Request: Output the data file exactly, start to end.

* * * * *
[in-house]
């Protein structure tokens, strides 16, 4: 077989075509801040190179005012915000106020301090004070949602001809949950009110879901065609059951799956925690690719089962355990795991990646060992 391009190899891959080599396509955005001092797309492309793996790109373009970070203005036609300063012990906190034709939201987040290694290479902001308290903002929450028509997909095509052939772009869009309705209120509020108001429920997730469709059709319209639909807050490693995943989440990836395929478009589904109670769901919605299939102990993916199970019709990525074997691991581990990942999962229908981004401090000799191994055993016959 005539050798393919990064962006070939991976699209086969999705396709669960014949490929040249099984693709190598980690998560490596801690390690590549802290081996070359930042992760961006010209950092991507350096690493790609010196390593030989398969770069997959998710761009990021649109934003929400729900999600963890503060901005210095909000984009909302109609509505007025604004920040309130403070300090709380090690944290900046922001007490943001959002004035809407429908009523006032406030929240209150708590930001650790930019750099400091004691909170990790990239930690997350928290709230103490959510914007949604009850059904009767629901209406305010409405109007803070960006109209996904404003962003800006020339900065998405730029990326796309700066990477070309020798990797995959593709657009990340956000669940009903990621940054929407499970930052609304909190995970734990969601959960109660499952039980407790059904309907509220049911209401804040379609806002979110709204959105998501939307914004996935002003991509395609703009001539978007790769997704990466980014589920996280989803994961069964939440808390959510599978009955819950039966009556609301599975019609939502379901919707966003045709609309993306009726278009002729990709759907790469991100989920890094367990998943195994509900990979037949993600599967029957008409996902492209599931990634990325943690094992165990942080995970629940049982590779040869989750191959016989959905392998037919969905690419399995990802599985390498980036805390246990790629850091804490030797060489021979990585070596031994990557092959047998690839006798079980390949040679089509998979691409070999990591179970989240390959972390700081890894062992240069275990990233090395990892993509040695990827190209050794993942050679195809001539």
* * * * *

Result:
[in-house]
């Protein structure tokens, strides 16, 4: 077989075509801040190179005012915000106020301090004070949602001809949950009110879901065609059951799956925690690719089962355990795991990646060992 391009190899891959080599396509955005001092797309492309793996790109373009970070203005036609300063012990906190034709939201987040290694290479902001308290903002929450028509997909095509052939772009869009309705209120509020108001429920997730469709059709319209639909807050490693995943989440990836395929478009589904109670769901919605299939102990993916199970019709990525074997691991581990990942999962229908981004401090000799191994055993016959 005539050798393919990064962006070939991976699209086969999705396709669960014949490929040249099984693709190598980690998560490596801690390690590549802290081996070359930042992760961006010209950092991507350096690493790609010196390593030989398969770069997959998710761009990021649109934003929400729900999600963890503060901005210095909000984009909302109609509505007025604004920040309130403070300090709380090690944290900046922001007490943001959002004035809407429908009523006032406030929240209150708590930001650790930019750099400091004691909170990790990239930690997350928290709230103490959510914007949604009850059904009767629901209406305010409405109007803070960006109209996904404003962003800006020339900065998405730029990326796309700066990477070309020798990797995959593709657009990340956000669940009903990621940054929407499970930052609304909190995970734990969601959960109660499952039980407790059904309907509220049911209401804040379609806002979110709204959105998501939307914004996935002003991509395609703009001539978007790769997704990466980014589920996280989803994961069964939440808390959510599978009955819950039966009556609301599975019609939502379901919707966003045709609309993306009726278009002729990709759907790469991100989920890094367990998943195994509900990979037949993600599967029957008409996902492209599931990634990325943690094992165990942080995970629940049982590779040869989750191959016989959905392998037919969905690419399995990802599985390498980036805390246990790629850091804490030797060489021979990585070596031994990557092959047998690839006798079980390949040679089509998979691409070999990591179970989240390959972390700081890894062992240069275990990233090395990892993509040695990827190209050794993942050679195809001539």